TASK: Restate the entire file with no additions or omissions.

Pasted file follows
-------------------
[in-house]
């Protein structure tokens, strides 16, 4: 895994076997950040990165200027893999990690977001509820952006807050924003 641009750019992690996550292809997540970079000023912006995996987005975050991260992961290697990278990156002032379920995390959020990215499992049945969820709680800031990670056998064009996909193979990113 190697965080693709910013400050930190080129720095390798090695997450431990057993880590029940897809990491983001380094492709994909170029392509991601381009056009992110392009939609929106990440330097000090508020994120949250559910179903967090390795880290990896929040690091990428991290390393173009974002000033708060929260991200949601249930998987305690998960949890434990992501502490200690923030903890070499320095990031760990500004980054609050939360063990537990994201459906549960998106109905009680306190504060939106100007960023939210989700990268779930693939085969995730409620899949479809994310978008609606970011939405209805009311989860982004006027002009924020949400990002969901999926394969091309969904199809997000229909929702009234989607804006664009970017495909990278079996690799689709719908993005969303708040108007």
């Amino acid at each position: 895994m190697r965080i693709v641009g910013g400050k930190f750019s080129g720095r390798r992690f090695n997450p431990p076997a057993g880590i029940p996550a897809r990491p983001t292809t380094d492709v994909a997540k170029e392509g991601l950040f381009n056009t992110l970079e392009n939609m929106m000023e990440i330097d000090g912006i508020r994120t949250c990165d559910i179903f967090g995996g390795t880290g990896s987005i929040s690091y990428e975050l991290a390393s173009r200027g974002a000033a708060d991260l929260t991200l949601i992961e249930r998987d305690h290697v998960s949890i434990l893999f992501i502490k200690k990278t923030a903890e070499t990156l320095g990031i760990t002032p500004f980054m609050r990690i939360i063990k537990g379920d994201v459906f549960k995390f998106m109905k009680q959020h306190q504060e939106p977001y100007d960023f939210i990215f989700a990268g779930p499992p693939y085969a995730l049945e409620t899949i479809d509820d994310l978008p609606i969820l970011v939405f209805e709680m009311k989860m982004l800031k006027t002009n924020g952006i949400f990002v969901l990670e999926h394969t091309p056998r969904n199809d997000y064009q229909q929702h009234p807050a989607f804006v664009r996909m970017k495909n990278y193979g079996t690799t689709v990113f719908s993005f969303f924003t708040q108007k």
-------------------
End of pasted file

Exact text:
[in-house]
């Protein structure tokens, strides 16, 4: 895994076997950040990165200027893999990690977001509820952006807050924003 641009750019992690996550292809997540970079000023912006995996987005975050991260992961290697990278990156002032379920995390959020990215499992049945969820709680800031990670056998064009996909193979990113 190697965080693709910013400050930190080129720095390798090695997450431990057993880590029940897809990491983001380094492709994909170029392509991601381009056009992110392009939609929106990440330097000090508020994120949250559910179903967090390795880290990896929040690091990428991290390393173009974002000033708060929260991200949601249930998987305690998960949890434990992501502490200690923030903890070499320095990031760990500004980054609050939360063990537990994201459906549960998106109905009680306190504060939106100007960023939210989700990268779930693939085969995730409620899949479809994310978008609606970011939405209805009311989860982004006027002009924020949400990002969901999926394969091309969904199809997000229909929702009234989607804006664009970017495909990278079996690799689709719908993005969303708040108007």
């Amino acid at each position: 895994m190697r965080i693709v641009g910013g400050k930190f750019s080129g720095r390798r992690f090695n997450p431990p076997a057993g880590i029940p996550a897809r990491p983001t292809t380094d492709v994909a997540k170029e392509g991601l950040f381009n056009t992110l970079e392009n939609m929106m000023e990440i330097d000090g912006i508020r994120t949250c990165d559910i179903f967090g995996g390795t880290g990896s987005i929040s690091y990428e975050l991290a390393s173009r200027g974002a000033a708060d991260l929260t991200l949601i992961e249930r998987d305690h290697v998960s949890i434990l893999f992501i502490k200690k990278t923030a903890e070499t990156l320095g990031i760990t002032p500004f980054m609050r990690i939360i063990k537990g379920d994201v459906f549960k995390f998106m109905k009680q959020h306190q504060e939106p977001y100007d960023f939210i990215f989700a990268g779930p499992p693939y085969a995730l049945e409620t899949i479809d509820d994310l978008p609606i969820l970011v939405f209805e709680m009311k989860m982004l800031k006027t002009n924020g952006i949400f990002v969901l990670e999926h394969t091309p056998r969904n199809d997000y064009q229909q929702h009234p807050a989607f804006v664009r996909m970017k495909n990278y193979g079996t690799t689709v990113f719908s993005f969303f924003t708040q108007k």